Wednesday, November 1, 2017

You probably don't have dry skin! || TRUE DRY VS. OILY + DEHYDRATED || Rivet Licker

TRIGGER WARNING: This post contains images containing minor wounds with blood. Reader's discretion is advised.

I don't think most consumers really understand what dry skin is. Is your skin lacking oil, or water? Probably water!

Looking like you're a bit flaky can be one sign of dry skin, but there's a difference between truly dry skin, and simply dehydrated conditions. Skin types are about how much sebum (oil) you naturally produce. Some may product a lot, some produce hardly any; it can be uniform, or it can be patchy (combination), it's not about how flaky or textured your skin is. Most people have the combination type, like myself – I have TRUE dry skin on my cheeks and a slightly oily T-Zone – however, this says nothing more than how much oil my skin is actually producing.



Sebum is a waxy oil that is secreted by the sebaceous glands on the body. They are found all over the body except on the palms of the hands and soles of the feet. Wherever there is a sebaceous gland, there is usually a hair follicle involved, but not in all cases. Sebum production varies in humans and can be stimulated or attenuated by physical, chemical, hormonal and environmental factors. During puberty, hormonal changes disrupt the skin's functions, just like during menopause, or if you're undergoing HRT.



Dry skin is more common amongst lighter skin tones, particularly those with red hair, but dry skin and dry dermatological conditions can affect anybody regardless.

Dry skin is prone to cracking, flaking, being easily irritated and feeling tight (and not in a good way). It is often thin and delicate as it lacks a barrier due to minimal oil production. Oily skin that is dehydrated often has the same kind of characteristics and simply spraying a humectant rich toner, or applying hyaluronic acid serum often helps. Dry skin doesn't do that, and often becomes more dehydrated because there's no oil allowing water to be locked in.

You won't notice a midday shine – it's a permanent matte finish. It's often dull looking and crepe paper-like. Clay masks feel terrible and leave your skin worse off than if you just washed your face and forgot to put moisturiser on. Pores are almost invisible and pimples are not very common at all. Due to impaired barrier function, skin is susceptible to environmental damage; fine lines and a scaly appearance are synonymous with dry skin.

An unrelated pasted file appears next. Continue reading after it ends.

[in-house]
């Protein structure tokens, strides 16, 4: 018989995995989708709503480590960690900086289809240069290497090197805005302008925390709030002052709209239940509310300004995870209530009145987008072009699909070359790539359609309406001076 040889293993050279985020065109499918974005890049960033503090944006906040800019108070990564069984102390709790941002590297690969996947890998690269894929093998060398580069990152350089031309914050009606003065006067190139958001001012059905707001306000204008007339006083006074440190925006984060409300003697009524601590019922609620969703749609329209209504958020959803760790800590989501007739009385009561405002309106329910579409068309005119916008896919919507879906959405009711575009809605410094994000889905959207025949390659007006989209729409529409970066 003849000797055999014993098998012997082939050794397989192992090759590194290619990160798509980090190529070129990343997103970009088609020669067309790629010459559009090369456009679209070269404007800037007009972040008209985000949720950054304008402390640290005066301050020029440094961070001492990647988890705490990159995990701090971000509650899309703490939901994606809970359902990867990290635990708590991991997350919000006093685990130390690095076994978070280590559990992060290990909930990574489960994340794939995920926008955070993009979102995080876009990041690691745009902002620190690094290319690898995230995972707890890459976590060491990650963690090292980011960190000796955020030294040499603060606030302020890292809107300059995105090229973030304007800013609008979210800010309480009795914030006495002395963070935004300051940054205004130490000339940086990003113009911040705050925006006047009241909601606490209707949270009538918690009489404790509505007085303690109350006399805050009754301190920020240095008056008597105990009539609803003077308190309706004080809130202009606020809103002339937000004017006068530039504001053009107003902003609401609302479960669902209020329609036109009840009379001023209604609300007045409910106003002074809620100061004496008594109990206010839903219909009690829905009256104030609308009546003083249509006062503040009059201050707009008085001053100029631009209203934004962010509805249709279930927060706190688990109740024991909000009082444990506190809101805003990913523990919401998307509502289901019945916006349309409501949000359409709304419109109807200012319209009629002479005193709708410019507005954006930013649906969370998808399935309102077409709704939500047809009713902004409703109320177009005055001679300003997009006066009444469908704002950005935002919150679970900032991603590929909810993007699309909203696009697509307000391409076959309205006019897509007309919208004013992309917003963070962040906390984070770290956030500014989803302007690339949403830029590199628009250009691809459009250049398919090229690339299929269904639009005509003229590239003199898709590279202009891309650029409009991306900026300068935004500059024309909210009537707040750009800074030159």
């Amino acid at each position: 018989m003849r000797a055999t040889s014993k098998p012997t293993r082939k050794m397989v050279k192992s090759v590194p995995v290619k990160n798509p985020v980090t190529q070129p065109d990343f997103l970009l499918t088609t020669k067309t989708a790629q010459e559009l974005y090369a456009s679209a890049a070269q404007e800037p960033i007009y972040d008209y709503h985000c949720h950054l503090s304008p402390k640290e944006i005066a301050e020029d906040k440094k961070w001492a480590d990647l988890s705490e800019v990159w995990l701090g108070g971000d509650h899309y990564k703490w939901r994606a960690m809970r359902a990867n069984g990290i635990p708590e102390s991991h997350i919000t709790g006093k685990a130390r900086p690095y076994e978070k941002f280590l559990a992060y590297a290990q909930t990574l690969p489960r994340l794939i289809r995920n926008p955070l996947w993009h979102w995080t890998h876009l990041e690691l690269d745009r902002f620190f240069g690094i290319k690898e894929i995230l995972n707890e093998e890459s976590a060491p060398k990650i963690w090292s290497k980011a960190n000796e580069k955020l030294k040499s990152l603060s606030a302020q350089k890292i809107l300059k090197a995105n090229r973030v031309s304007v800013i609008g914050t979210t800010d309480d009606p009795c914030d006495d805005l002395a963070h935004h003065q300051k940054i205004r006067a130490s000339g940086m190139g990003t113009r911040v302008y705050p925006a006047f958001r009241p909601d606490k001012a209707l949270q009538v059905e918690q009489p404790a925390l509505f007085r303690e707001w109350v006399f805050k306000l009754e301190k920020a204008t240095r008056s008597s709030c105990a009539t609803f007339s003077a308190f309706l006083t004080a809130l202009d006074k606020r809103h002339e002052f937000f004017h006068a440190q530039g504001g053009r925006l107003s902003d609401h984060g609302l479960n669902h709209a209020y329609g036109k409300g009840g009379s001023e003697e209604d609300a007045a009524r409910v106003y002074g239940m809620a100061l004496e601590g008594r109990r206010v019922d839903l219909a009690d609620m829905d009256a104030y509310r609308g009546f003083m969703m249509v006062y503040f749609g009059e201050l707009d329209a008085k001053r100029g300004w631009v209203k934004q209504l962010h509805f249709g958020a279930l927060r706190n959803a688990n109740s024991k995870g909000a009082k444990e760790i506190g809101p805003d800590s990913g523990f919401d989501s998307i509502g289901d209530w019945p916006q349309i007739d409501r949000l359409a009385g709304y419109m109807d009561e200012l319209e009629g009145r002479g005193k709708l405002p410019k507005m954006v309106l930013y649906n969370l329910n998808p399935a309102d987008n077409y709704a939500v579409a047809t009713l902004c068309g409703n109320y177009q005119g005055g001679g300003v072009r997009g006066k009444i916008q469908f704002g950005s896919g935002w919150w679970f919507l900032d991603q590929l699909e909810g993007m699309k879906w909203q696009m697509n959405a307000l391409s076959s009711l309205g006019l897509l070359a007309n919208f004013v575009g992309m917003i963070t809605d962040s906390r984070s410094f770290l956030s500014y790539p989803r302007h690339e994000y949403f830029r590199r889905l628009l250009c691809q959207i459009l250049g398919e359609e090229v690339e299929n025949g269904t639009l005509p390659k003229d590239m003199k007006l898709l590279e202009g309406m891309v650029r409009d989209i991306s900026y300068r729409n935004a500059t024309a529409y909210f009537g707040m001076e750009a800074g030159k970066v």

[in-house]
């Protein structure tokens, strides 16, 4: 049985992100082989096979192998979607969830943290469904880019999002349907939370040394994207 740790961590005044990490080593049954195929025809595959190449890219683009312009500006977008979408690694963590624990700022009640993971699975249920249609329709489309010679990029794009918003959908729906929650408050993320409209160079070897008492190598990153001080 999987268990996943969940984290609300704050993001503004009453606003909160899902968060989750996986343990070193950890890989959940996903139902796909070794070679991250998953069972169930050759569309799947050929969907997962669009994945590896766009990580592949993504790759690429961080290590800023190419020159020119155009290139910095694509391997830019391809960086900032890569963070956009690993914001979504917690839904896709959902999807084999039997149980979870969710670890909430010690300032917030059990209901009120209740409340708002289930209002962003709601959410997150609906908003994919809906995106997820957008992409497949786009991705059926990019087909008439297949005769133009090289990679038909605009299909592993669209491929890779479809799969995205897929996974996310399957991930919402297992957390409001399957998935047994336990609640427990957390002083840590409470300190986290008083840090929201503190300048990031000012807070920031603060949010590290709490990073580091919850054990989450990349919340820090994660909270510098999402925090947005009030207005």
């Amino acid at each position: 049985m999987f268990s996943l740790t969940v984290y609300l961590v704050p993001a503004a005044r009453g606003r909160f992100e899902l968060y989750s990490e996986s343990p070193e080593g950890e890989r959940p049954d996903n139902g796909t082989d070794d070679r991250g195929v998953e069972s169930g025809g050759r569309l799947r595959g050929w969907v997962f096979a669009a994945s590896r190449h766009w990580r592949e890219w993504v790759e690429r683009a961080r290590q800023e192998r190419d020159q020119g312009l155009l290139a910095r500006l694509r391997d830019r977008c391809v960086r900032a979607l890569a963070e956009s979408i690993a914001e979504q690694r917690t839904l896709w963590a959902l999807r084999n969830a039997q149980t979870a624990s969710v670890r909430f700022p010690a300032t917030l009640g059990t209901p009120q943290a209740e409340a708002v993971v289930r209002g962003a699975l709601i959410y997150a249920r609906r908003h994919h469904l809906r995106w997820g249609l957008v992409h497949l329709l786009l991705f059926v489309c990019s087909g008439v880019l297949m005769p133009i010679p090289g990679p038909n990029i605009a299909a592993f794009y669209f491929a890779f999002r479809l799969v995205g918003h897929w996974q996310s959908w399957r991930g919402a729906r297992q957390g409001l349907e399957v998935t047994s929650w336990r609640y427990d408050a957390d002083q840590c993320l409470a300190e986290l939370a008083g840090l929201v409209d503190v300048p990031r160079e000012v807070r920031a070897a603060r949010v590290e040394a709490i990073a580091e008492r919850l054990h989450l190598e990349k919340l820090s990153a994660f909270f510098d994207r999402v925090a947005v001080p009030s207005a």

Your skin is probably sensitive and heavily fragranced products can irritate. Retinol products are a no-go because it can reduce oil flow and can often thin the skin further.

If you've never experienced Eczema (Atopic Dermatitis) or have been diagnosed with a condition such as Ichthyosis (a family of genetic skin conditions that Carly Findlay can tell you all about), you probably do not have dry skin.



Sure, Dermalogica lists sensitive as a type, but it's a condition; because you can have any amount of oil production and be sensitive. Dry skin just tends to be more sensitive.



Seborrheic Dermatitis is a common kind of condition found on the face or scalp, everybody gets it at some point. It looks like eczema, but it's often caused by a lipophilic (oil loving) fungus. I've had it around my mouth and it took 6 months for it to go away. I had to use Nizoral (Ketoconazole 2% cream that is available over the counter) and a prescription topical steroid to keep it under control. It's very different to Eczema caused by dry skin, which doesn't involve fungal infections.

 Seborrheic Dermatitis around my mouth.


I had slightly more normal to oily skin when I was younger, until I was put on a contraceptive pill to control Polycystic Ovary Syndrome and the associated androgenic hormones that made my skin slightly oily.

My hands.
They're quite unsightly most of the time and are continually craving hand cream. I was told by a specialist that I have a specific kind of condition called 'Dyshidrotic Eczema”' on my hands and feet, although this has not been confirmed by a dermatologist. I have hardened thick skin around my cuticles and semi-fragile skin around my knuckles (always swiping past abrasive objects). It's also really painful.

Scaly, wrinkled appearance of severely dehydrated, dry skin on my hands.

Painful cracked skin from itchy blisters around my thumb (Dyshidrotic Eczema)

My body.
It isn't affected too badly, but when I wind up with a rash (usually from sun exposure), there's a problem. I should be moisturising after showers, but often just spot treat with all purpose balms. The tight feeling around wounds isn't pleasant.

Eczema on my arm, likely due to sun exposure (Lupus related complication).

My face.
Most moisturisers don't live to my needs – protection of the barrier, so I wind up having to mix extra oil into it. I have never in my life had a pimple on my cheeks. My T-Zone having oil production means I do get pimples and clogged pores in that area, and usually around hormonal changes, I sometimes get painful nodules.

Pores on my cheeks are invisible due to lack of oil production. This is my skin when it is behaving.

Product Suggestions
I feel that people with dry skin have different product needs, and thus I will not be suggesting any products to improve skin health. Please speak with your G.P. or a Dermatologist for the best advice. I tend to only know what my own skin likes.

I hope this clears up the air about those dry flakes – your skin probably isn't dry!

This post is presented as a knowledge piece. Acquisition of products and/or services stated alongside each item, my thoughts are honest. For more information, please read my Disclosure Policy.

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